On a large scale, hackers have been targeting manufacturing plants and supply chains. It was famously in 2017 that Renault-Nissan experienced a ransomware attack that successfully shut down five different production plants in England, France, Slovenia, Romania, and India. The five plants immediately needed to be disconnected from the larger network to prevent infecting additional plants. It took three days to get the plants back online, costing Renault-Nissan millions of dollars in lost productivity. 

Although the exact figures of how much damage Renault-Nissan suffered as a result of the ransomware were not fully disclosed, this cyber breach is estimated to be one of the largest and most costly in recent years for the manufacturing industry. 

2. Food and Beverage

As automation, data gathering, and remote access become more ubiquitous and important in the food and beverage industry, the task of assessing vulnerabilities has become overwhelming. Many of the recent, successful ransomware attacks were a result of exploiting a vulnerability on the business information technology side that then gave the hackers access to the operational technology side. 

Because many manufacturers have not been able to separate their IT and OT systems from one another, cybersecurity professionals are left to oversee a monolithic digital infrastructure that can contain many different security requirements, attack vectors, and vulnerabilities for cybercriminals to exploit. One phishing email sent to a person in HR at HQ can give hackers the ability to install malware or ransomware at manufacturing and production plants anywhere the business operates.

One famous example is what happened to Mondelez in 2017. Mondelez is a multinational food and beverage company that suffered a malware attack that stole thousands of user credentials and permanently damaged over 1,700 servers and 24,000 laptops. At the same time, the malware shut down production facilities around the globe, and operations ground to a halt. It is estimated that this one single malware attack cost Mondelez nearly $100 million in damages. 

3. Chemical

The chemical manufacturing sector is another top target for cybercriminals. Although the chemical manufacturing sector is just as susceptible to malware and ransomware attacks that can cease operations and cost a company large sums of money, it is also highly susceptible to data theft.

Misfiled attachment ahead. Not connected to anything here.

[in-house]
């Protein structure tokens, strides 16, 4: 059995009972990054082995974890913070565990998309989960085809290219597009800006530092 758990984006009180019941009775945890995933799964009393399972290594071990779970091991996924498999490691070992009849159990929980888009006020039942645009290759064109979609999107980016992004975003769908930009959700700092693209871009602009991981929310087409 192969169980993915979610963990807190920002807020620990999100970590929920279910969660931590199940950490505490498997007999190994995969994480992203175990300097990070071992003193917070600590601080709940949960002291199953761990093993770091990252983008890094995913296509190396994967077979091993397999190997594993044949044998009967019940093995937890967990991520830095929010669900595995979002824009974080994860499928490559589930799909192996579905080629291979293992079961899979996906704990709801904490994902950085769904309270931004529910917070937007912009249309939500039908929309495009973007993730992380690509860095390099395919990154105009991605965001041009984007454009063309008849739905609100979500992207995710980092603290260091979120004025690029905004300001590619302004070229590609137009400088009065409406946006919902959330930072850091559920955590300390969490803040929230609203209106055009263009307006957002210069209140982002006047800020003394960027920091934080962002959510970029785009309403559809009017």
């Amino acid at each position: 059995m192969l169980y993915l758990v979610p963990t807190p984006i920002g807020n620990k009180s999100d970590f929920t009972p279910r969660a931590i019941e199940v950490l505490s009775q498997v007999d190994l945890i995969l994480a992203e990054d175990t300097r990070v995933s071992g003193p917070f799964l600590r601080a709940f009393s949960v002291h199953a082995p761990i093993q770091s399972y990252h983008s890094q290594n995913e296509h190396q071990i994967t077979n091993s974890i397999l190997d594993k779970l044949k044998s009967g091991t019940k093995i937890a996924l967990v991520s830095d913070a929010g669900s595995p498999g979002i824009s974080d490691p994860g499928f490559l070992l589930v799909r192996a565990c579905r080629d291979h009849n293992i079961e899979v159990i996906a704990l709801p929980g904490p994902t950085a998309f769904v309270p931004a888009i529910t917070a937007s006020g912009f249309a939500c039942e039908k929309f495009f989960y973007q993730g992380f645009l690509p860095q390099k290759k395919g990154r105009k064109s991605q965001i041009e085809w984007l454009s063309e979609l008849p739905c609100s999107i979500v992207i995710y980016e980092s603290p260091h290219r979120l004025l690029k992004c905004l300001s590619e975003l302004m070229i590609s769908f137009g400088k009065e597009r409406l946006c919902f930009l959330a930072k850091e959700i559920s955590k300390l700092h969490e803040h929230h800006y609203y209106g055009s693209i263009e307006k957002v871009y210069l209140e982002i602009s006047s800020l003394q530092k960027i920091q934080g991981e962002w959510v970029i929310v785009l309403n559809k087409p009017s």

The main reason for this is that the chemical manufacturing industry contains incredible amounts of intellectual property that includes patents, emerging technologies, new products, and research information.

This kind of intellectual property would be extremely valuable to other competing nations or companies, and if a cybercriminal were able to steal it, they could sell it to the highest bidder on the black market for quite a bit of money. What is troublesome, is that threat actors don’t have to be cybercriminals hiding behind their computers in their basements, they could also be employees. This was the case for DuPont. 

In 2007, it was discovered that a research chemist had stolen over 22,000 abstracts and 16,706 documents from DuPont’s electronic data library. The stolen information was said to contain data on DuPont’s primary technologies and products as well as, at the time, details about current research and development projects. After the arrest of the employee, DuPont estimated that the fair market value of the information stolen was in excess of $400 million.


The above three segments of the manufacturing industry are among the most heavily targeted by cybercriminals headed into 2023. Not only can cyber attacks be financially damaging by threat actors who steal intellectual property to sell to foreign adversaries and domestic competitors, or who shut down operations at plants for ransom, they can be a threat to national security and public safety. 

Additionally, it may not just be threat actors looking for a payout who would target the manufacturing and industrial sector, but it could be terrorist organizations or foreign governments looking to inflict as much harm to the United States as they can by disrupting daily life.

Due to the significant damage a cyber-attack could inflict on the United States through a targeted attack within the manufacturing and industrial sectors, Congress enacted the Strengthening American Cybersecurity Act in March of 2022. This legislation contains many critical components designed to strengthen cybersecurity and ensure transparency in reporting, requiring all critical infrastructure entities to report all substantial cyber incidents within seventy-two hours and any ransomware payment within twenty-four hours. 

This may offer business owners some comfort, but that doesn’t mean they should let down their guard. Smaller businesses in the manufacturing industry will continue to be among the most commonly targeted by cybercriminals.